The QPR hierarchy want to reassure fans that relegation would be a mere setback and wouldn’t affect their commitment to the club. Others would have you believe a financial catastrophe looms if Rangers go down. So who’s telling the truth?
As is often the case with these things, the truth is maybe somewhere in between.
Last week’s reports ‘revealing’ that big-money signings had arrived at Loftus Road without relegation clauses in their contracts led to speculation that chairman Tony Fernandes would face a wage-bill crisis if the R’s return to the Championship.
That had many fans worrying – and some comforting themselves with previous comments made by vice-chairman Amit Bhatia, who told West London Sport last year that Rangers were well placed to cope with the drop.
Others simply dismissed the negative reports out of hand, as many fans tend to – no matter how many times in recent years these pesky journos turned out to be right and the happy clappers wrong.
Bhatia’s comments were made in September – before the latest glut of expensive signings.
But the basic premise – that some players were signed with relegation clauses and others not, and that he and Fernandes were comfortable with this – remains. They won’t panic if Rangers go down.
More recently, chief executive Philip Beard insisted the owners will remain fully committed to QPR in the event of relegation.
He told West London Sport: “We’ve got a group of shareholders who are totally committed.
“My understanding – and I spend a lot of time with them – is that they are 100% committed to this club in the short, medium and long term.
“Ideally we stay in the Premier League this season and kick on. If things don’t work the way that we want them to, we’ll regroup and fight tooth and nail to come back up.”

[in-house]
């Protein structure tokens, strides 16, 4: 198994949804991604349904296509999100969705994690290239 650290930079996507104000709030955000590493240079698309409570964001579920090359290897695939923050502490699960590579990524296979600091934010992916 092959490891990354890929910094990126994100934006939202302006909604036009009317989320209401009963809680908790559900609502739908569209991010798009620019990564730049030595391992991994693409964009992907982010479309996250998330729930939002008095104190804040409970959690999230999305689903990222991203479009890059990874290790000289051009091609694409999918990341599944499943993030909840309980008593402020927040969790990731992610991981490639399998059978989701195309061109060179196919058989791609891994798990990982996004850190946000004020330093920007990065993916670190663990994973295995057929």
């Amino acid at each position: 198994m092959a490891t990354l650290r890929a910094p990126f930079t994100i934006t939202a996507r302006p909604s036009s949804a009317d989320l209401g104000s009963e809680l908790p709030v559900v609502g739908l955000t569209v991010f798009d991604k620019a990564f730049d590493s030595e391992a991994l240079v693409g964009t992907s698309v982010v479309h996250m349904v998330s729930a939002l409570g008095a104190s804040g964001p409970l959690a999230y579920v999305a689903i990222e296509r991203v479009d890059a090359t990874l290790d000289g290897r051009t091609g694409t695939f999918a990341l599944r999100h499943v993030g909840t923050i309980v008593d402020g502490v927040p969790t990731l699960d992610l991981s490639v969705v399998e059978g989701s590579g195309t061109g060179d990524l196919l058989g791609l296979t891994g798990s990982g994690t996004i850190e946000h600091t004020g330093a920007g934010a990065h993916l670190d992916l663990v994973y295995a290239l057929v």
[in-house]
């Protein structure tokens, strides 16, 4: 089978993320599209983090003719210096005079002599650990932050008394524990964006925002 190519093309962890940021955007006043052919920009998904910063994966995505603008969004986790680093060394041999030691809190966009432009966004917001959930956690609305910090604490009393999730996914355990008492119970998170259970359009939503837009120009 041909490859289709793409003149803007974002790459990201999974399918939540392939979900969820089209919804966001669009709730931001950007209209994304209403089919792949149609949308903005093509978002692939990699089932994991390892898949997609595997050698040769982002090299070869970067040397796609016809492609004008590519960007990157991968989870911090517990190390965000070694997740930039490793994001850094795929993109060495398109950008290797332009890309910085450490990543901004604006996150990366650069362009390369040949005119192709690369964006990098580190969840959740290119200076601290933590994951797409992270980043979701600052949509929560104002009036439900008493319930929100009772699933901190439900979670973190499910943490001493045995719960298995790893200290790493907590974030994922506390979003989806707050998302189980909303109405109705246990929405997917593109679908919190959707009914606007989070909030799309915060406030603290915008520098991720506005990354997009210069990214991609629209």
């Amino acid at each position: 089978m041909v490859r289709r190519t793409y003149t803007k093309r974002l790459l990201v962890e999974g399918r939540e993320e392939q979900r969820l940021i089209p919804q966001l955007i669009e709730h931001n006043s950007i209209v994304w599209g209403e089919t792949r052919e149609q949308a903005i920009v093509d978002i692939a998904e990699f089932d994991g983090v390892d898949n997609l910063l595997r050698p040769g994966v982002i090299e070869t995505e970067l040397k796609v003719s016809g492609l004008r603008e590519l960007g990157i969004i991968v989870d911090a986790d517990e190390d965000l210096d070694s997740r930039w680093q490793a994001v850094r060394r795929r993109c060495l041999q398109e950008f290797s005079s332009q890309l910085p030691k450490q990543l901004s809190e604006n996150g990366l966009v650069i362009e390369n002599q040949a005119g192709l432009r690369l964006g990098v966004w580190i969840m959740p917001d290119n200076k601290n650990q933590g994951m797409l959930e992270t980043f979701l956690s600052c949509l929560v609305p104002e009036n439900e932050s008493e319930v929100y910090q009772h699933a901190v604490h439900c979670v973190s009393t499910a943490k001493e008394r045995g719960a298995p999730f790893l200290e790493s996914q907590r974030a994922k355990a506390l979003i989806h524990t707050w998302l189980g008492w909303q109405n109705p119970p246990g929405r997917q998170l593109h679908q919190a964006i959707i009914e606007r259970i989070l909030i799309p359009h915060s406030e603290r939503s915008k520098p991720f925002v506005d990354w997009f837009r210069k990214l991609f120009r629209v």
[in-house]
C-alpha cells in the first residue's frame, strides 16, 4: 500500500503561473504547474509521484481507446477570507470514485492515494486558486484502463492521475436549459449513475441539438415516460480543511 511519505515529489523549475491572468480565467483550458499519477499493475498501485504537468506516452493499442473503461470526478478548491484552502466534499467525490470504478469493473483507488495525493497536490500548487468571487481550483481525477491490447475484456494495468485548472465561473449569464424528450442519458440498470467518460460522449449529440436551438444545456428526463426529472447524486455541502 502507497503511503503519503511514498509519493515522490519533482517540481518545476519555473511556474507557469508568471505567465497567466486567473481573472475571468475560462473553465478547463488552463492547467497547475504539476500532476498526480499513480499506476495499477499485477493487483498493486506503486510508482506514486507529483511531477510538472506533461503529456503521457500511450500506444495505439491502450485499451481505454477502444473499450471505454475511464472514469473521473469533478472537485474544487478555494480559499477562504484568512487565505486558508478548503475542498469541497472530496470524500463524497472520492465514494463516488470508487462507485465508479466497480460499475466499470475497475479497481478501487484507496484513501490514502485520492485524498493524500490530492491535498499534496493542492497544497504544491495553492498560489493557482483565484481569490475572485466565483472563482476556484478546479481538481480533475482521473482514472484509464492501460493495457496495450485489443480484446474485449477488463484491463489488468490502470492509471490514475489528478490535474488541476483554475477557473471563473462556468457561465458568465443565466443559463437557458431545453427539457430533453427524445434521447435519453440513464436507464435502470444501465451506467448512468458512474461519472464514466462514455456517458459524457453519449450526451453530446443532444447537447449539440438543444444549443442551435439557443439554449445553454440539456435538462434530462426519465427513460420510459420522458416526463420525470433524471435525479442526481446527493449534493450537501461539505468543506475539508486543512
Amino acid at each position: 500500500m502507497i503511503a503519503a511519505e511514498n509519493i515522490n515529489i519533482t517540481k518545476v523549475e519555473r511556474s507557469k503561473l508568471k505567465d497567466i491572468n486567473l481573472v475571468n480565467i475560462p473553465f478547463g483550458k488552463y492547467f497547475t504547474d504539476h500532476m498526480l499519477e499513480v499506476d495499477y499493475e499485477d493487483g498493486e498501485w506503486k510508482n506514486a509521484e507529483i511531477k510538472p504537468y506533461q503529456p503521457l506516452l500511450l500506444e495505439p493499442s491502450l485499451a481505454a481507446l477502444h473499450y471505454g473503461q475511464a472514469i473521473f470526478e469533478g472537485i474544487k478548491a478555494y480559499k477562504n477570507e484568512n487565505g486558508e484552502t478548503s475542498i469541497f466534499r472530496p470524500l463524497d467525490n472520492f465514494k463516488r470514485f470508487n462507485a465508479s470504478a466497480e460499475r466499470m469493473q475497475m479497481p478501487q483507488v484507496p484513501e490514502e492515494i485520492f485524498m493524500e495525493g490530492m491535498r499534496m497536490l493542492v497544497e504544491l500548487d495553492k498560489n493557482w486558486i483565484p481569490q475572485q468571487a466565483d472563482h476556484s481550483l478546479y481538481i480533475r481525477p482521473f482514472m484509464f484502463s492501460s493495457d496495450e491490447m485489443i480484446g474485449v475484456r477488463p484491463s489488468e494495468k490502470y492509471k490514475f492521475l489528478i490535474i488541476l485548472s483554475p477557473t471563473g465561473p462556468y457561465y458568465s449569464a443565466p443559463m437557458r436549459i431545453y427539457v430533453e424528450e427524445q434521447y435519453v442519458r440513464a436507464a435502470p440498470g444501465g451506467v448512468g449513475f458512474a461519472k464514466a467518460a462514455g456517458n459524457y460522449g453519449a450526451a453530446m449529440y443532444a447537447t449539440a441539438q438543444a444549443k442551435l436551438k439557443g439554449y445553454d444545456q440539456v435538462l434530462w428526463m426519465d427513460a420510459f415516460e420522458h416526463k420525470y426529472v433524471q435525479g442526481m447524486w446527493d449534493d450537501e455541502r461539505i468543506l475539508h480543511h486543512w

Reassuring stuff it seems. Although it’s worth mentioning that those words were a response to a direct question: If Rangers were relegated, would the club be in a better or worse financial state for having had a season in the Premier League?
Most promoted clubs who fail to stay up at least return on a strong financial footing having spent time in the top flight.
Rangers’ huge spending means this may not apply to them, which underlines how badly the board will have got it wrong if the team are relegated.
It would be no ordinary relegation. Not your usual plucky promoted team trying and failing. To have spent so much and not managed to finish above the bottom three would be a dismal outcome.
In fact, staying up by a narrow margin, which I believe Rangers will do, wouldn’t exactly be praiseworthy either. Whatever the outcome, some soul-searching will be called for in May.
But what won’t happen in May, if Rangers do go down, is apocalypse hinted at last week.
In a nutshell, the owners of QPR are so absolutely loaded they can easily afford to keep bankrolling the club in the Championship. It won’t faze them.
The wage bill will be massive and so will the losses. But there will be no crisis. At least not in the short term.
The issue isn’t how the owners react if QPR start next season in the second tier. The issue is what happens if they stay there.
What happens if, come November or December, results are not good, the fans are unhappy, and the owners are unhappy that the fans are unhappy with them?
The Championship in sunny August would be the relatively easy part. The Championship in bleak mid-winter and beyond is what may test the owners’ resolve.
As far as the-powers-that-be are concerned, the club has plans for a new stadium, a new training ground and more. So in the general scheme of things, relegation would not affect the longer-term picture. The show will go on.
As for the wage bill, the club felt compelled to make big-money signings in order to battle against the drop and there was an understanding that such players were unlikely to join if relegation clauses were insisted upon.
And it was felt that if the worst came to the worst, these players could play a major role in securing promotion back to the big time.
That belief seems to have been influenced by the progress of Newcastle, who were in a similar situation and are now flying high.
Whether QPR’s set of players could deliver a similar return is debatable.
Plus, most fans will remember what happened the last time the club went down with a group of players it was strongly believed had the quality to bounce straight back.
Major spending and having high-profile players doesn’t guarantee success and can actually cause failure – this season and others have proved that.
Just because you can afford to pay big money and run up massive losses doesn’t necessarily mean you should.